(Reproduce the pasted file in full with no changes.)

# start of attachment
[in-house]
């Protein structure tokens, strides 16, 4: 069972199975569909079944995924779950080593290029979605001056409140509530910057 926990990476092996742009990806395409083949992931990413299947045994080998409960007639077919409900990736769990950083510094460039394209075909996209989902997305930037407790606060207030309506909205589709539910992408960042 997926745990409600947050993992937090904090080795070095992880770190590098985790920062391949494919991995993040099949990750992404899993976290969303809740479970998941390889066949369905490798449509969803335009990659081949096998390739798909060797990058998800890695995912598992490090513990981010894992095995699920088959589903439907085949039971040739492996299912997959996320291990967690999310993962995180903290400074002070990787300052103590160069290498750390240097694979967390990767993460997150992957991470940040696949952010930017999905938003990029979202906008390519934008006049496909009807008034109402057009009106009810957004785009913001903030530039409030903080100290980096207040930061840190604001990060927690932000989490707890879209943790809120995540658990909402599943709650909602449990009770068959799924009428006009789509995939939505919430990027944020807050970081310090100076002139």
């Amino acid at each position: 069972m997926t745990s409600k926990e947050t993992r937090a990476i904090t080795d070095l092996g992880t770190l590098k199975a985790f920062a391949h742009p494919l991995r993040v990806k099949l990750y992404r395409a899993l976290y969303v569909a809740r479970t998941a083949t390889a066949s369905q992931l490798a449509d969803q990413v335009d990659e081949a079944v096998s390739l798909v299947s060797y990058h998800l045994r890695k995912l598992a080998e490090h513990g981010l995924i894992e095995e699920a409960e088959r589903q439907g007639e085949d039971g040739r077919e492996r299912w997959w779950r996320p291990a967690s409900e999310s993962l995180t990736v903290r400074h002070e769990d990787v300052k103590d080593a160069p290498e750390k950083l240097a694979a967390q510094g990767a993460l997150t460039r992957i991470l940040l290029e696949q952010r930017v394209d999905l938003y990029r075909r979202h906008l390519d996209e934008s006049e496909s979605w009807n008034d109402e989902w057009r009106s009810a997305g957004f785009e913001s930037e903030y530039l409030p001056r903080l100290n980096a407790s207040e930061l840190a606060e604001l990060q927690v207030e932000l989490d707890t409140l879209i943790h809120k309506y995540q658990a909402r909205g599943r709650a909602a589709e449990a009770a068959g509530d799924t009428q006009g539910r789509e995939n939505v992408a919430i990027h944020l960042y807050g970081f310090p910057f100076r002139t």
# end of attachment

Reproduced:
[in-house]
């Protein structure tokens, strides 16, 4: 069972199975569909079944995924779950080593290029979605001056409140509530910057 926990990476092996742009990806395409083949992931990413299947045994080998409960007639077919409900990736769990950083510094460039394209075909996209989902997305930037407790606060207030309506909205589709539910992408960042 997926745990409600947050993992937090904090080795070095992880770190590098985790920062391949494919991995993040099949990750992404899993976290969303809740479970998941390889066949369905490798449509969803335009990659081949096998390739798909060797990058998800890695995912598992490090513990981010894992095995699920088959589903439907085949039971040739492996299912997959996320291990967690999310993962995180903290400074002070990787300052103590160069290498750390240097694979967390990767993460997150992957991470940040696949952010930017999905938003990029979202906008390519934008006049496909009807008034109402057009009106009810957004785009913001903030530039409030903080100290980096207040930061840190604001990060927690932000989490707890879209943790809120995540658990909402599943709650909602449990009770068959799924009428006009789509995939939505919430990027944020807050970081310090100076002139």
């Amino acid at each position: 069972m997926t745990s409600k926990e947050t993992r937090a990476i904090t080795d070095l092996g992880t770190l590098k199975a985790f920062a391949h742009p494919l991995r993040v990806k099949l990750y992404r395409a899993l976290y969303v569909a809740r479970t998941a083949t390889a066949s369905q992931l490798a449509d969803q990413v335009d990659e081949a079944v096998s390739l798909v299947s060797y990058h998800l045994r890695k995912l598992a080998e490090h513990g981010l995924i894992e095995e699920a409960e088959r589903q439907g007639e085949d039971g040739r077919e492996r299912w997959w779950r996320p291990a967690s409900e999310s993962l995180t990736v903290r400074h002070e769990d990787v300052k103590d080593a160069p290498e750390k950083l240097a694979a967390q510094g990767a993460l997150t460039r992957i991470l940040l290029e696949q952010r930017v394209d999905l938003y990029r075909r979202h906008l390519d996209e934008s006049e496909s979605w009807n008034d109402e989902w057009r009106s009810a997305g957004f785009e913001s930037e903030y530039l409030p001056r903080l100290n980096a407790s207040e930061l840190a606060e604001l990060q927690v207030e932000l989490d707890t409140l879209i943790h809120k309506y995540q658990a909402r909205g599943r709650a909602a589709e449990a009770a068959g509530d799924t009428q006009g539910r789509e995939n939505v992408a919430i990027h944020l960042y807050g970081f310090p910057f100076r002139t």